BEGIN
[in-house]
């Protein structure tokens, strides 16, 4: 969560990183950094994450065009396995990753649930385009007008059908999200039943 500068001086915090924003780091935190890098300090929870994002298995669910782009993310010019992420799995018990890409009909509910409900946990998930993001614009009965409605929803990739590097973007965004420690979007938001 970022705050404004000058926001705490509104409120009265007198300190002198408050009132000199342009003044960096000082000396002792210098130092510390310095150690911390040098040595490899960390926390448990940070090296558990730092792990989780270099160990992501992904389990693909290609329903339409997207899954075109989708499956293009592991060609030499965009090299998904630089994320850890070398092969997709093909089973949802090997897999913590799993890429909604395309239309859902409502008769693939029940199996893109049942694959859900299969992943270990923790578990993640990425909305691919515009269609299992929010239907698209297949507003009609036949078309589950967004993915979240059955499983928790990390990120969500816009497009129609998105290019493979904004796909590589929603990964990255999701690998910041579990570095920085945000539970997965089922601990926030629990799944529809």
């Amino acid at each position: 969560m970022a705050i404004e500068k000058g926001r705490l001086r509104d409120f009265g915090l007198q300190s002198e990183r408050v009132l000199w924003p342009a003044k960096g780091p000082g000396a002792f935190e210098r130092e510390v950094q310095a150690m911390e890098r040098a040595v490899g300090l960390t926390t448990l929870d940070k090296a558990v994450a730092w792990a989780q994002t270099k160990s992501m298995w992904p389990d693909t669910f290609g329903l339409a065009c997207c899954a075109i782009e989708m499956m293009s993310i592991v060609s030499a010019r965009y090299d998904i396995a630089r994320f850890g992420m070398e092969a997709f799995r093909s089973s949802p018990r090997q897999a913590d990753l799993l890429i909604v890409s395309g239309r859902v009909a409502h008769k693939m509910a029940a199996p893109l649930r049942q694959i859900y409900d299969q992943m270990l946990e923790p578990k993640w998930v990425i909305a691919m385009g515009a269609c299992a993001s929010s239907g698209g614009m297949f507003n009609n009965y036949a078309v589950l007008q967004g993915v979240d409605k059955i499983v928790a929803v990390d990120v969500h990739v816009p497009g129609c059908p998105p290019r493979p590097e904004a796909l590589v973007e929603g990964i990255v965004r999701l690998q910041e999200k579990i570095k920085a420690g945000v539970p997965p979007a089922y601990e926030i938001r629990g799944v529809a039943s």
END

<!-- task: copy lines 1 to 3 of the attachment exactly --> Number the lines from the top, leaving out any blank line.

[in-house]
């Protein structure tokens, strides 16, 4: 969560990183950094994450065009396995990753649930385009007008059908999200039943 500068001086915090924003780091935190890098300090929870994002298995669910782009993310010019992420799995018990890409009909509910409900946990998930993001614009009965409605929803990739590097973007965004420690979007938001 970022705050404004000058926001705490509104409120009265007198300190002198408050009132000199342009003044960096000082000396002792210098130092510390310095150690911390040098040595490899960390926390448990940070090296558990730092792990989780270099160990992501992904389990693909290609329903339409997207899954075109989708499956293009592991060609030499965009090299998904630089994320850890070398092969997709093909089973949802090997897999913590799993890429909604395309239309859902409502008769693939029940199996893109049942694959859900299969992943270990923790578990993640990425909305691919515009269609299992929010239907698209297949507003009609036949078309589950967004993915979240059955499983928790990390990120969500816009497009129609998105290019493979904004796909590589929603990964990255999701690998910041579990570095920085945000539970997965089922601990926030629990799944529809």
């Amino acid at each position: 969560m970022a705050i404004e500068k000058g926001r705490l001086r509104d409120f009265g915090l007198q300190s002198e990183r408050v009132l000199w924003p342009a003044k960096g780091p000082g000396a002792f935190e210098r130092e510390v950094q310095a150690m911390e890098r040098a040595v490899g300090l960390t926390t448990l929870d940070k090296a558990v994450a730092w792990a989780q994002t270099k160990s992501m298995w992904p389990d693909t669910f290609g329903l339409a065009c997207c899954a075109i782009e989708m499956m293009s993310i592991v060609s030499a010019r965009y090299d998904i396995a630089r994320f850890g992420m070398e092969a997709f799995r093909s089973s949802p018990r090997q897999a913590d990753l799993l890429i909604v890409s395309g239309r859902v009909a409502h008769k693939m509910a029940a199996p893109l649930r049942q694959i859900y409900d299969q992943m270990l946990e923790p578990k993640w998930v990425i909305a691919m385009g515009a269609c299992a993001s929010s239907g698209g614009m297949f507003n009609n009965y036949a078309v589950l007008q967004g993915v979240d409605k059955i499983v928790a929803v990390d990120v969500h990739v816009p497009g129609c059908p998105p290019r493979p590097e904004a796909l590589v973007e929603g990964i990255v965004r999701l690998q910041e999200k579990i570095k920085a420690g945000v539970p997965p979007a089922y601990e926030i938001r629990g799944v529809a039943s």